Bloomberg's interview with the Spanish-language daily Hoy on August 3 about how education reform will be his legacy is another example of how the mayor is attempting to reach out to Latino voters (Bloomberg cites the improving test scores across the city and discusses some other issues, including his opinion that undocumented immigrants in the US should be given some sort of legal status).
As I said last week in this post, education is the most important issue to Latino voters in the upcoming mayoral election in New York. And according to this op-ed in El Diario from Lilian Rodriguez-Lopez of the Hispanic Federation (in Spanish only), Bloomberg seems to be making some headway in convincing Latino voters that he is doing a good job on issues that matter to them. A recent poll shows that 51 percent of Latinos had a positive opinion of Bloomberg, an increase of 17 points since 2004, when almost 70 percent of Latinos gave him bad marks. It's hard to know how much of Bloomberg's recent success among Latino voters is the result of his education reforms. Bloomberg needs to do a lot more (like supporting the Education Equity Act, for one, and there are a number of other complaints) to improve the quality of education for Latino kids in the city, but he is certainly doing a good job of communicating to the voters. It'll be interesting to see if this issue plays a big role in the outcome of the election.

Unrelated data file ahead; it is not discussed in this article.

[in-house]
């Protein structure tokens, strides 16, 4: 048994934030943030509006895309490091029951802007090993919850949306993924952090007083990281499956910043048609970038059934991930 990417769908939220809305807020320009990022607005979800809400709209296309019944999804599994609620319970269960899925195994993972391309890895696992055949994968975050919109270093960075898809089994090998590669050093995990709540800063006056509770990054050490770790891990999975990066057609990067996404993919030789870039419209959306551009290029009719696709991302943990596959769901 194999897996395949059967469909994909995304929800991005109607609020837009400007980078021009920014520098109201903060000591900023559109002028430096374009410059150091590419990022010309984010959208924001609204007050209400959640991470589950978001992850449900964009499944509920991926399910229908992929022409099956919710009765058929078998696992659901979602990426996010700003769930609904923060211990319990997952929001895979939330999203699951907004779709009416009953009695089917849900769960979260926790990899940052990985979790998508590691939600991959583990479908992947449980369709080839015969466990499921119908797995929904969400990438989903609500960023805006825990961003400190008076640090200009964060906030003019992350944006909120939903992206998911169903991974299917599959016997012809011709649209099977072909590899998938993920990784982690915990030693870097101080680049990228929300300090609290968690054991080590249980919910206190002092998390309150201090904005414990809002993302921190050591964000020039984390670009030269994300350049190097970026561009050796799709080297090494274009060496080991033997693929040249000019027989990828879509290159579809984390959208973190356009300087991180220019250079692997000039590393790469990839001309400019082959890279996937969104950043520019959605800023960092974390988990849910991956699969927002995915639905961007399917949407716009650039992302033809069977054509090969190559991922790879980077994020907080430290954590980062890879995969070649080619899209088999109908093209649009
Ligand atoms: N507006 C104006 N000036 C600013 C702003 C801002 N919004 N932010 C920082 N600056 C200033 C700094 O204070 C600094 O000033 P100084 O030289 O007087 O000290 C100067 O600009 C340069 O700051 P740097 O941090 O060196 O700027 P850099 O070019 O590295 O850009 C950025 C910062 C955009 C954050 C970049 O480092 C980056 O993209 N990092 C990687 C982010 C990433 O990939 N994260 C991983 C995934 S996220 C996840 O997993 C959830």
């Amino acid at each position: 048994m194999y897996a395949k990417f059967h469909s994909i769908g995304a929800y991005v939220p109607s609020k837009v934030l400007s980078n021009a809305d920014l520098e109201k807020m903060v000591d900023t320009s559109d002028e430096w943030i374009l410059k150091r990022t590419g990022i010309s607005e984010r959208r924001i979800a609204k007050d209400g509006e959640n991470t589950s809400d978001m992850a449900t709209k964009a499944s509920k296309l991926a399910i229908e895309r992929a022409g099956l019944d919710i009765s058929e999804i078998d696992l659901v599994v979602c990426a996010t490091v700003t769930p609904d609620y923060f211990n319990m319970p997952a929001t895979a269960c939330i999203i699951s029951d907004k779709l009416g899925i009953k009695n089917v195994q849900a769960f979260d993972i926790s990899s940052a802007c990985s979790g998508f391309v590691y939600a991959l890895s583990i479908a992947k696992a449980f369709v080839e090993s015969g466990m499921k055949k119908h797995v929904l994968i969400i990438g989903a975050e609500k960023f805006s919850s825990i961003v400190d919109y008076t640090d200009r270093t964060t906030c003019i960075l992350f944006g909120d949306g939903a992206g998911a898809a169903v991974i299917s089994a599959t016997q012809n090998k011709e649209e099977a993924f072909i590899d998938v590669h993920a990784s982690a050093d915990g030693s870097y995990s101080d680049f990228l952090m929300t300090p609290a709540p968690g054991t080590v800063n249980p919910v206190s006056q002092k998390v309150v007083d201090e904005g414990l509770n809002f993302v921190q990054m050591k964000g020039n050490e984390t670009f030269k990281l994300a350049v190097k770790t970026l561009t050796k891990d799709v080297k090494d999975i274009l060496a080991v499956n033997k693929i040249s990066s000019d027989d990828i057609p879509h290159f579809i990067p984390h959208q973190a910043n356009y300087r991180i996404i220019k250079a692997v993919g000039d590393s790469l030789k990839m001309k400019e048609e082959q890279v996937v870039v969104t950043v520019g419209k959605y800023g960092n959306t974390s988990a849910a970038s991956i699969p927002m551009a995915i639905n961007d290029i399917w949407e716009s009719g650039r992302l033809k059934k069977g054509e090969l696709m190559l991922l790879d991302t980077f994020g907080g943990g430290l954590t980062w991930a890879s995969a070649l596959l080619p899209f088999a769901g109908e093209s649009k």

I haven't seen this being reported in any English-language papers, but I'll keep you posted.